Joachim of Fiore (c. 1135-1202)

Light of truth

Also known as Joachim of Flora, he was a biblical scholar, exegete and mystic. He was born in Celico, Calabria, and while he was an official in the court of the Norman kings of Sicily, he went on a pilgrimage to the Holy Land, where he may have had the first of three experiences of spiritual illumination, the latter two at Easter and Pentecost, as recorded in his own writings. He became a monk in the Benedictine, later Cistercian monastery of Corazzo. Elected Abbot against his will in 1177, he later relinquished this office to lead a more contemplative life, finally receiving papal permission in 1196 to establish his own congregation, “San Giovanni in Fiore.” Three Popes encouraged his mystical writings but the Fourth Lateran Council in 1215 condemned his Trinitarian doctrine, but his reputation for sanctity was safeguarded.

The central doctrine of his writings was a Trinitarian conception of the whole of history, viewed in three great periods. The first, characterized by the Ordo conjugatorum, the so-called age of the married people, is the “Age of the Father” in which mankind lived under the Law until the end of the OT dispensation; the second, characterized by the Ordo clericorum, age of the clerics, is the “Age of the Son” lived under Grace and covering the NT dispensation which Joachim calculated as forty-two generations of about thirty years each; the third characterized by the Ordo monachorum, or contemplantium, the age of the monks or contemplatives, is the “Age of the Holy Spirit.” This age would see the rise of new religious orders to convert the whole world and to usher in the Ecclesia Spiritualis, the age of the spiritual Church. Joachim never advanced his doctrine of the third age to a point of danger to ecclesiastical authority but his expectations concerning history had a far reaching influence in the following centuries among groups who carried his ideas to revolutionary conclusions, notably some of the Franciscan Spirituals who were called “Joachimites.” Tthe Franciscan Gerard of Borgo San Donnino in 1254 claimed to complete Joachim’s pattern of threes by proclaiming the “Eternal Gospel” which were excerpts from Joachim’s works, which superseded the OT and NT. His views received ecclesiastical condemnation and led to another condemnation of Joachim himself. But his vision continued to captivate the imagination of many throughout the later Middle Ages and posed a serious challenge to the worldly and corrupt medieval Christendom.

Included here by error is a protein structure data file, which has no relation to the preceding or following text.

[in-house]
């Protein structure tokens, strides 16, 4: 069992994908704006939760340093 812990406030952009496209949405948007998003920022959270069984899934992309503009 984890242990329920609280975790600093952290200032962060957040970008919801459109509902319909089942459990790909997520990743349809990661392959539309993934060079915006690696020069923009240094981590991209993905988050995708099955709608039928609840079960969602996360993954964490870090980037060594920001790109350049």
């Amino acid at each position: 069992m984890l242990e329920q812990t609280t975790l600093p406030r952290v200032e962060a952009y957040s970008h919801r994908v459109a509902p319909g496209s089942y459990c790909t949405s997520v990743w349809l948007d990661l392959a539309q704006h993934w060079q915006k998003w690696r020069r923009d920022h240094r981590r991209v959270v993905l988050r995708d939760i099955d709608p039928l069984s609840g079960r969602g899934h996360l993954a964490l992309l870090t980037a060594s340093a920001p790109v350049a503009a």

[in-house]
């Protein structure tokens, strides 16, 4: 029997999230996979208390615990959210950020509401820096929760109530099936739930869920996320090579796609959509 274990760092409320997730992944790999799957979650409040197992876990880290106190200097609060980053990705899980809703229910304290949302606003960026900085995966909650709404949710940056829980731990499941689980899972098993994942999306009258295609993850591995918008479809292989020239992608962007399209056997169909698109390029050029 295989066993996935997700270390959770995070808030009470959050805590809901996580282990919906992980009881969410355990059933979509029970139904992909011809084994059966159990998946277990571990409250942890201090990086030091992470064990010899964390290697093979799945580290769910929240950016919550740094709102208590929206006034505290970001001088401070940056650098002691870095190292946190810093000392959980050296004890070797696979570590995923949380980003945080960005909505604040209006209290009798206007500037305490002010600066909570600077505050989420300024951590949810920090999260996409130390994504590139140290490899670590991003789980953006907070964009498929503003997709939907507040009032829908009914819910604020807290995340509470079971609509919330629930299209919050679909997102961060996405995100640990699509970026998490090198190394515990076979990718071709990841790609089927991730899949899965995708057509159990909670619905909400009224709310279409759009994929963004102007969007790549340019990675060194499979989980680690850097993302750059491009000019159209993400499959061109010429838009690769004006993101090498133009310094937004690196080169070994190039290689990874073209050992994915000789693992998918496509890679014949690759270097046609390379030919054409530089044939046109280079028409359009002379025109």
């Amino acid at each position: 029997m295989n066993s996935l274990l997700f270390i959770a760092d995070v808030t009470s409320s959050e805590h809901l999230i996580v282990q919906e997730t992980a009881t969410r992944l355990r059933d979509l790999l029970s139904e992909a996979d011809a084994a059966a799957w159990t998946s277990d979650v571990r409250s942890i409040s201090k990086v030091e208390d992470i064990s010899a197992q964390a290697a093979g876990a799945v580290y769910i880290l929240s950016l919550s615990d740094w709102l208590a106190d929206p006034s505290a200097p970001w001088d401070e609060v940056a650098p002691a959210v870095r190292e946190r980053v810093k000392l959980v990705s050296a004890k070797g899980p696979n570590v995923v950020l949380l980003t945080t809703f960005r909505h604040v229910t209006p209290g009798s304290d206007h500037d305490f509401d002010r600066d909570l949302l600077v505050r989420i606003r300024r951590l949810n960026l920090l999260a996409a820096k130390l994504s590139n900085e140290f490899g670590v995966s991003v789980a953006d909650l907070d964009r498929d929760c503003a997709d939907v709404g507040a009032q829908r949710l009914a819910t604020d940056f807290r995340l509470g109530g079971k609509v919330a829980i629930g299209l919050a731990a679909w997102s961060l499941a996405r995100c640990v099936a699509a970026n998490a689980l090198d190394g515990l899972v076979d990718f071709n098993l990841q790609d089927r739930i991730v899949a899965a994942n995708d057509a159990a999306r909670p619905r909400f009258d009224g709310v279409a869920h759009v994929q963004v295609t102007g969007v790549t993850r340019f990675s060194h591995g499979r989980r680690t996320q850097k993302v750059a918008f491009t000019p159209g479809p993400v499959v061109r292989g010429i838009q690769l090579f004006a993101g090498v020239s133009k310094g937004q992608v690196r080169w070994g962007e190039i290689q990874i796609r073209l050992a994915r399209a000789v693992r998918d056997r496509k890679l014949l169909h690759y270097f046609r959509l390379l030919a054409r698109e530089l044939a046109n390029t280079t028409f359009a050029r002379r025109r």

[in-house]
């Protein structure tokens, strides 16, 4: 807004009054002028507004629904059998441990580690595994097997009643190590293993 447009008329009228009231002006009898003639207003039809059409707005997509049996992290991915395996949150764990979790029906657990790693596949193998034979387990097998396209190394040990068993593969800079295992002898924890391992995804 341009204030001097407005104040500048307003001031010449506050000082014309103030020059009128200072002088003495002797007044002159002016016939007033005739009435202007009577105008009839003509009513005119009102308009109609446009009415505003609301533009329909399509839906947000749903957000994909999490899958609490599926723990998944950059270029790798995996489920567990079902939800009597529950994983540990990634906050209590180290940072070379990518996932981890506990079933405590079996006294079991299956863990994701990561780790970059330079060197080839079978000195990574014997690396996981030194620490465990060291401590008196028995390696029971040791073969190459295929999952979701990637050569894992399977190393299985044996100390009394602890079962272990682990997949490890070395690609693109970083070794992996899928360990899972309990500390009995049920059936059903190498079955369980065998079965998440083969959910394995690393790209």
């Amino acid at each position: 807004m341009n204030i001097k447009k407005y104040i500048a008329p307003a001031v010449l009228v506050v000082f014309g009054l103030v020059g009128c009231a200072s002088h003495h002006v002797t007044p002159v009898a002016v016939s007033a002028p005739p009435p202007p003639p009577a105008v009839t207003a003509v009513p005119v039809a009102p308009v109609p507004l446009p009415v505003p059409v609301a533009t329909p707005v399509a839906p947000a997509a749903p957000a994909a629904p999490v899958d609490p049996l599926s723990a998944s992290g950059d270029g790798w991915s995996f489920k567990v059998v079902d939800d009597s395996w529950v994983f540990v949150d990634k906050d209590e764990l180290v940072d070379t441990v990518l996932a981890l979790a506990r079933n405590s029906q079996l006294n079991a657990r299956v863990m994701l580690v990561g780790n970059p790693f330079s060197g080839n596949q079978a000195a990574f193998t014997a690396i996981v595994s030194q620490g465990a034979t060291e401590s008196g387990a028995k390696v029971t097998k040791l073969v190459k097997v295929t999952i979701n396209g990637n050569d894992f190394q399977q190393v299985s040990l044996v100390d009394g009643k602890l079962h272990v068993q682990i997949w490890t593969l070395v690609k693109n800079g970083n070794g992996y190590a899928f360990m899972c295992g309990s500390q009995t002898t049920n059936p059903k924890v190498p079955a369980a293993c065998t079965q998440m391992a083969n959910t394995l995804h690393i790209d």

Joachim of Fiore is considered the most important apocalyptic thinker of the whole medieval period, and maybe after the evangelist John, the most important apocalyptic thinker in the history of Christianity. Joachim, like many 12th century monks, was fundamentally a scriptural commentator. He was trying to understand and write a commentary on the Book of Revelation, and was finding it impossible because the book was too difficult. And he wrestled with this (he uses the term “wrestling”) for a number of months. And then, one Easter morning, he awakened, but he awakened as a new person, having been given a spiritual understanding (spiritualis intelligentia), of the meaning of the Book of Revelation. And out of that moment of insight Joachim launched into his exposition of his Trinitarian doctrine. But Joachim’s view of history was rather optimistic because after the crisis of the Antichrist, which he thought as imminent, as right around the corner in his own days, there would come a new era of the Church on earth, the contemplative utopia of the Holy Spirit, a monastic era of contemplation. That is the heart of Joachim’s great vision and contribution to western apocalypticism. Joachim was a great symbolist, a picture-thinker, in a sense. He had a wonderful symbolic imagination.

Joachim’s view of the opposition between good and evil was, of course, central to him, as it is to any apocalyptic thinker. But Joachim wasn’t into what we might call active apocalypticism, that one must take up arms against the forces of evil. Joachim felt that God controlled history, and that good would need to suffer, and the good would suffer indeed from the persecuting Antichrist, but that God would be the one who would destroy Antichrist and bring about this final age in history.

Isaac Padinjarekuttu
(Professor of Church History at Oriens Theological College, Shillong)

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